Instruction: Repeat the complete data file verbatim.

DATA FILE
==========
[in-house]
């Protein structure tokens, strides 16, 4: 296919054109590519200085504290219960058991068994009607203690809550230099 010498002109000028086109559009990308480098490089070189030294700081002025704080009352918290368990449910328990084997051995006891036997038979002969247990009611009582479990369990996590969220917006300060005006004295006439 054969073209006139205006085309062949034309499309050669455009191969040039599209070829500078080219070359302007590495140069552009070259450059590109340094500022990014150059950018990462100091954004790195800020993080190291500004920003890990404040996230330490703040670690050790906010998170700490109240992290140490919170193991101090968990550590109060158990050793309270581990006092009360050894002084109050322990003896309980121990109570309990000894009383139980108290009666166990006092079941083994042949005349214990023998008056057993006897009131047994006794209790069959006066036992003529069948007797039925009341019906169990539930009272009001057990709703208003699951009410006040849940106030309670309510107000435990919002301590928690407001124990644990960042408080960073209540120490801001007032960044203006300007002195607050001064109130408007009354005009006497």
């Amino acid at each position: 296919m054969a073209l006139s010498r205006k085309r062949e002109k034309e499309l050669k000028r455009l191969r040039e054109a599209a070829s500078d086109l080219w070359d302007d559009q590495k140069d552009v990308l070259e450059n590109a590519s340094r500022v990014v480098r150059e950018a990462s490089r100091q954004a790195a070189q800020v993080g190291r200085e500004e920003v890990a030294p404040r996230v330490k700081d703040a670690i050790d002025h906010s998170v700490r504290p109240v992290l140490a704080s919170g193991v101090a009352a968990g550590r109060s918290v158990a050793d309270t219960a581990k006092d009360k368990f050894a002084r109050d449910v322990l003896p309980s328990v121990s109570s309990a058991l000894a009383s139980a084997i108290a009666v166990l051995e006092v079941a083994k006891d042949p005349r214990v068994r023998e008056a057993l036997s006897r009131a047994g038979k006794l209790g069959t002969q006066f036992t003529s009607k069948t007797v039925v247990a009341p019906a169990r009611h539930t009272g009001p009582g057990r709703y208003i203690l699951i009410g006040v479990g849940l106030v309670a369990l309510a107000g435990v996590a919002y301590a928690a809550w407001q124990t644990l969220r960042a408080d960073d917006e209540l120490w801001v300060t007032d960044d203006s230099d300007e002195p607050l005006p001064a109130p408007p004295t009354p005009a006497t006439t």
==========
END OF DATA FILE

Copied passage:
[in-house]
């Protein structure tokens, strides 16, 4: 296919054109590519200085504290219960058991068994009607203690809550230099 010498002109000028086109559009990308480098490089070189030294700081002025704080009352918290368990449910328990084997051995006891036997038979002969247990009611009582479990369990996590969220917006300060005006004295006439 054969073209006139205006085309062949034309499309050669455009191969040039599209070829500078080219070359302007590495140069552009070259450059590109340094500022990014150059950018990462100091954004790195800020993080190291500004920003890990404040996230330490703040670690050790906010998170700490109240992290140490919170193991101090968990550590109060158990050793309270581990006092009360050894002084109050322990003896309980121990109570309990000894009383139980108290009666166990006092079941083994042949005349214990023998008056057993006897009131047994006794209790069959006066036992003529069948007797039925009341019906169990539930009272009001057990709703208003699951009410006040849940106030309670309510107000435990919002301590928690407001124990644990960042408080960073209540120490801001007032960044203006300007002195607050001064109130408007009354005009006497």
């Amino acid at each position: 296919m054969a073209l006139s010498r205006k085309r062949e002109k034309e499309l050669k000028r455009l191969r040039e054109a599209a070829s500078d086109l080219w070359d302007d559009q590495k140069d552009v990308l070259e450059n590109a590519s340094r500022v990014v480098r150059e950018a990462s490089r100091q954004a790195a070189q800020v993080g190291r200085e500004e920003v890990a030294p404040r996230v330490k700081d703040a670690i050790d002025h906010s998170v700490r504290p109240v992290l140490a704080s919170g193991v101090a009352a968990g550590r109060s918290v158990a050793d309270t219960a581990k006092d009360k368990f050894a002084r109050d449910v322990l003896p309980s328990v121990s109570s309990a058991l000894a009383s139980a084997i108290a009666v166990l051995e006092v079941a083994k006891d042949p005349r214990v068994r023998e008056a057993l036997s006897r009131a047994g038979k006794l209790g069959t002969q006066f036992t003529s009607k069948t007797v039925v247990a009341p019906a169990r009611h539930t009272g009001p009582g057990r709703y208003i203690l699951i009410g006040v479990g849940l106030v309670a369990l309510a107000g435990v996590a919002y301590a928690a809550w407001q124990t644990l969220r960042a408080d960073d917006e209540l120490w801001v300060t007032d960044d203006s230099d300007e002195p607050l005006p001064a109130p408007p004295t009354p005009a006497t006439t």